I apologize. I don't know why I'm not making sense to anyone else, but I will try one more time to explain my position.

I have made movies before. I have made stuff with crowdfunding, and I've made stuff with money I saved from my job. It doesn't mean crowdfunding is changing entertainment, it doesn't mean my job is, and it doesn't even mean I am. It just means I made something. Big whoop. It doesn't really effect anyone at all. Except possibly me, and not even me that much.

The example you used in the OP with Veronica Mars is a special case. It's a movie based on a successful network TV show. It doesn't really represent the vast majority of filmmakers using crowdfunding.

Ahh, I think this makes more sense now. I'm so sorry, Celia. I think it was me, lol.

So, maybe you're referring more to the success of a project after it's been funded? Like, if I were to go and put up a kickstarter for 2k because I want to write straight for a full month. I can see why that won't change much. Could the problem be marketing and promotion? A way to get the finished result out there? Or, is this just a fancy way of commissioning things on the web?

I do have a lot of questions. Right now, I see the big news stories (Veronica Mars). Established fan bases and such. Or, a game designer who makes a name for him/herself and wants to venture out on their own. Will these ventures require some pre-established fanbase? That could be its limitation.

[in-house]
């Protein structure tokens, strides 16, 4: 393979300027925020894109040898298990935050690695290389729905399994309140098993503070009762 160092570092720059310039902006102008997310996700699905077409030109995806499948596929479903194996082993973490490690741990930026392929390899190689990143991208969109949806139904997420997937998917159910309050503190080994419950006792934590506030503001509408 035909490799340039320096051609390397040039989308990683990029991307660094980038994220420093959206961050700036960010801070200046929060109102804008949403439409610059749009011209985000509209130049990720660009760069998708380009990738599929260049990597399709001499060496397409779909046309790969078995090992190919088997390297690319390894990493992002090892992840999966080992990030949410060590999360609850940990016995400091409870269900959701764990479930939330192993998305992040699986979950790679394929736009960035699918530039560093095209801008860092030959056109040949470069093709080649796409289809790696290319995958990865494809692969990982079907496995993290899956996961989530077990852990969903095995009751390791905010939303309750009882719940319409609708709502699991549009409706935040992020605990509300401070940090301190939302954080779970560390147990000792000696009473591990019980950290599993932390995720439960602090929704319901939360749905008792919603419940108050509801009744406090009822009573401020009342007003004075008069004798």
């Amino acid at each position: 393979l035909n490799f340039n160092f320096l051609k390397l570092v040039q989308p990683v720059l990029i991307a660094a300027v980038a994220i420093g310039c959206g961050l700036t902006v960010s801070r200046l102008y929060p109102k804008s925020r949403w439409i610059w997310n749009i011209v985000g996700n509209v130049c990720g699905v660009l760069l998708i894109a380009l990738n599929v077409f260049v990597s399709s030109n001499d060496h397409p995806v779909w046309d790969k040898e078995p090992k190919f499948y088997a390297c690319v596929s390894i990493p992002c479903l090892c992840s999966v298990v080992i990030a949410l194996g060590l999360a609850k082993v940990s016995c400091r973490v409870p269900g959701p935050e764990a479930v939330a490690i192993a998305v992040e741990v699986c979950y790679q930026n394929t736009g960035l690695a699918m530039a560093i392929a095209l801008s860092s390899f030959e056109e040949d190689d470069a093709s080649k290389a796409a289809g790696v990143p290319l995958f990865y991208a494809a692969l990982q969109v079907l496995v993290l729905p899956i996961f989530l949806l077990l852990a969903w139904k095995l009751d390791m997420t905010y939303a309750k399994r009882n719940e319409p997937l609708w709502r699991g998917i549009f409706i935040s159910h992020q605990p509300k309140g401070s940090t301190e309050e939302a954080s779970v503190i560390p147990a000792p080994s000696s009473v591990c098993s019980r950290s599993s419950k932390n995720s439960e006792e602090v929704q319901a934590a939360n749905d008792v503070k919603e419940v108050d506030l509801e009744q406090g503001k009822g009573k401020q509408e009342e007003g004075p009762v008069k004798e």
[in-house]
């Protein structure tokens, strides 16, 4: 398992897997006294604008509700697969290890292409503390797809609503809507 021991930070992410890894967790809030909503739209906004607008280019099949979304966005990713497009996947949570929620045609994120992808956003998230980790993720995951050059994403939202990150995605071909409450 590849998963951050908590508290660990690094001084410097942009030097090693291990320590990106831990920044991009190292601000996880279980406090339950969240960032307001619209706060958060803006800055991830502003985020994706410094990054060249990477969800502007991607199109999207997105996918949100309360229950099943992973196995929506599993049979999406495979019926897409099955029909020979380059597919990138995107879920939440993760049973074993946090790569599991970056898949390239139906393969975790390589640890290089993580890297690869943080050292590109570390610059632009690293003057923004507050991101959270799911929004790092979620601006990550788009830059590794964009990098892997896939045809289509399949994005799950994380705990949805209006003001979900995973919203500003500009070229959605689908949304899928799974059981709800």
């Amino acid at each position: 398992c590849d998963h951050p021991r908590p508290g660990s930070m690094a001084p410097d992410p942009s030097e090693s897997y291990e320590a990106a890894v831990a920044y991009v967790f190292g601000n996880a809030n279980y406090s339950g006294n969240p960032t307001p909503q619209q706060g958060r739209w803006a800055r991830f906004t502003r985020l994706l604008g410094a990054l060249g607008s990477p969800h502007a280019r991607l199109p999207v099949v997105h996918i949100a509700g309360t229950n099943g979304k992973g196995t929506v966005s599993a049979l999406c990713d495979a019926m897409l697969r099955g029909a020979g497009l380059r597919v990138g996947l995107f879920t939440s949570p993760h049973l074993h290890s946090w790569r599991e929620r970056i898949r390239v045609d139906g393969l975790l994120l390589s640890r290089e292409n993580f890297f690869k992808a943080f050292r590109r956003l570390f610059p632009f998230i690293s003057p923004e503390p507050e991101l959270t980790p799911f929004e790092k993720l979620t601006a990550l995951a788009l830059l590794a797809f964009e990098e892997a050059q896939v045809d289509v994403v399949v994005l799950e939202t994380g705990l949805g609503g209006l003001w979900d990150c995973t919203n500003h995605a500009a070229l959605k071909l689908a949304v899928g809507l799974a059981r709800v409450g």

Am I getting back on the right track? haha.

For the record, I have a lot of questions about this. I think about shows like Firefly that could potentially be revived (though Whedon has already stated it won't happen).

Regardless of what the limits are now, I'd be very interested to see if there is a way to use these platforms for folks like you (and me and other writers). Maybe there's not, but I'm curious. Very curious.

BenPanced
03-23-2013, 03:48 AM
I apologize. I don't know why I'm not making sense to anyone else, but I will try one more time to explain my position.

I have made movies before. I have made stuff with crowdfunding, and I've made stuff with money I saved from my job. It doesn't mean crowdfunding is changing entertainment, it doesn't mean my job is, and it doesn't even mean I am. It just means I made something. Big whoop. It doesn't really effect anyone at all. Except possibly me, and not even me that much.

The example you used in the OP with Veronica Mars is a special case. It's a movie based on a successful network TV show. It doesn't really represent the vast majority of filmmakers using crowdfunding.
You made perfect sense. It's not going to change the face of entertainment; it's only going to change how that entertainment gets its funding.

CrastersBabies
03-23-2013, 03:54 AM
You made perfect sense. It's not going to change the face of entertainment; it's only going to change how that entertainment gets its funding.

Thanks for coming along and hitting me over the head with that. (LOL)

I don't know what happened to my brain, all. Apologies again. :D

Celia Cyanide
03-23-2013, 05:29 AM
Ahh, I think this makes more sense now. I'm so sorry, Celia. I think it was me, lol.

You're obviously not the only one who didn't get it! :) I don't know why, maybe I shouldn't be doing this at work. I'm home now...anyways...



So, maybe you're referring more to the success of a project after it's been funded? Like, if I were to go and put up a kickstarter for 2k because I want to write straight for a full month. I can see why that won't change much. Could the problem be marketing and promotion? A way to get the finished result out there? Or, is this just a fancy way of commissioning things on the web?